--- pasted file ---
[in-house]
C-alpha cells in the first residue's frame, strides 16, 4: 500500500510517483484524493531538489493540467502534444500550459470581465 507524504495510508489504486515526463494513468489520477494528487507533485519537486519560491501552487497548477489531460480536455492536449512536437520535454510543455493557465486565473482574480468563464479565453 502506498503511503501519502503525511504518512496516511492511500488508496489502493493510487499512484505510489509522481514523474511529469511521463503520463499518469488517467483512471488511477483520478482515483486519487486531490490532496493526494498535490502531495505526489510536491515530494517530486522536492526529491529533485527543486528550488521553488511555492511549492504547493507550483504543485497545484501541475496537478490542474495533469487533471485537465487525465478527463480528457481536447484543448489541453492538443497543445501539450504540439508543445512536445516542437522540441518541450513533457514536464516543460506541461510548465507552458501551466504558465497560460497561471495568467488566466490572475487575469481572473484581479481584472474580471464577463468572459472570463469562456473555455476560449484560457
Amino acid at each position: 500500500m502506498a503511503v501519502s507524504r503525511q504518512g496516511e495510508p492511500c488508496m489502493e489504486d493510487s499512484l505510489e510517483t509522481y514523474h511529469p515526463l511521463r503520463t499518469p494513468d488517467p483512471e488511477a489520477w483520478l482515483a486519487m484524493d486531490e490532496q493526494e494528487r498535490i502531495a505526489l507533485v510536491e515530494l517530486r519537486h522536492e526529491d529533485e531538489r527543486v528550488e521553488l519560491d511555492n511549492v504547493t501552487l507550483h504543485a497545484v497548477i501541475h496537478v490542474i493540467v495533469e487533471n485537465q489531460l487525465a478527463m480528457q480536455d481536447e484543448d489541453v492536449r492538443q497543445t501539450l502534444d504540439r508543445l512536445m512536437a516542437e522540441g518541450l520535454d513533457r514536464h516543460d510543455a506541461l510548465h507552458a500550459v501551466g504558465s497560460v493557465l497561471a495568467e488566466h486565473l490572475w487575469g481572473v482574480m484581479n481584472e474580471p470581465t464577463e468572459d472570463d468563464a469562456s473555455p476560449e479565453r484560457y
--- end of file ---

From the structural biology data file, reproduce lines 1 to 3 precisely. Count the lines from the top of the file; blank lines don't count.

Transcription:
[in-house]
C-alpha cells in the first residue's frame, strides 16, 4: 500500500510517483484524493531538489493540467502534444500550459470581465 507524504495510508489504486515526463494513468489520477494528487507533485519537486519560491501552487497548477489531460480536455492536449512536437520535454510543455493557465486565473482574480468563464479565453 502506498503511503501519502503525511504518512496516511492511500488508496489502493493510487499512484505510489509522481514523474511529469511521463503520463499518469488517467483512471488511477483520478482515483486519487486531490490532496493526494498535490502531495505526489510536491515530494517530486522536492526529491529533485527543486528550488521553488511555492511549492504547493507550483504543485497545484501541475496537478490542474495533469487533471485537465487525465478527463480528457481536447484543448489541453492538443497543445501539450504540439508543445512536445516542437522540441518541450513533457514536464516543460506541461510548465507552458501551466504558465497560460497561471495568467488566466490572475487575469481572473484581479481584472474580471464577463468572459472570463469562456473555455476560449484560457
Amino acid at each position: 500500500m502506498a503511503v501519502s507524504r503525511q504518512g496516511e495510508p492511500c488508496m489502493e489504486d493510487s499512484l505510489e510517483t509522481y514523474h511529469p515526463l511521463r503520463t499518469p494513468d488517467p483512471e488511477a489520477w483520478l482515483a486519487m484524493d486531490e490532496q493526494e494528487r498535490i502531495a505526489l507533485v510536491e515530494l517530486r519537486h522536492e526529491d529533485e531538489r527543486v528550488e521553488l519560491d511555492n511549492v504547493t501552487l507550483h504543485a497545484v497548477i501541475h496537478v490542474i493540467v495533469e487533471n485537465q489531460l487525465a478527463m480528457q480536455d481536447e484543448d489541453v492536449r492538443q497543445t501539450l502534444d504540439r508543445l512536445m512536437a516542437e522540441g518541450l520535454d513533457r514536464h516543460d510543455a506541461l510548465h507552458a500550459v501551466g504558465s497560460v493557465l497561471a495568467e488566466h486565473l490572475w487575469g481572473v482574480m484581479n481584472e474580471p470581465t464577463e468572459d472570463d468563464a469562456s473555455p476560449e479565453r484560457y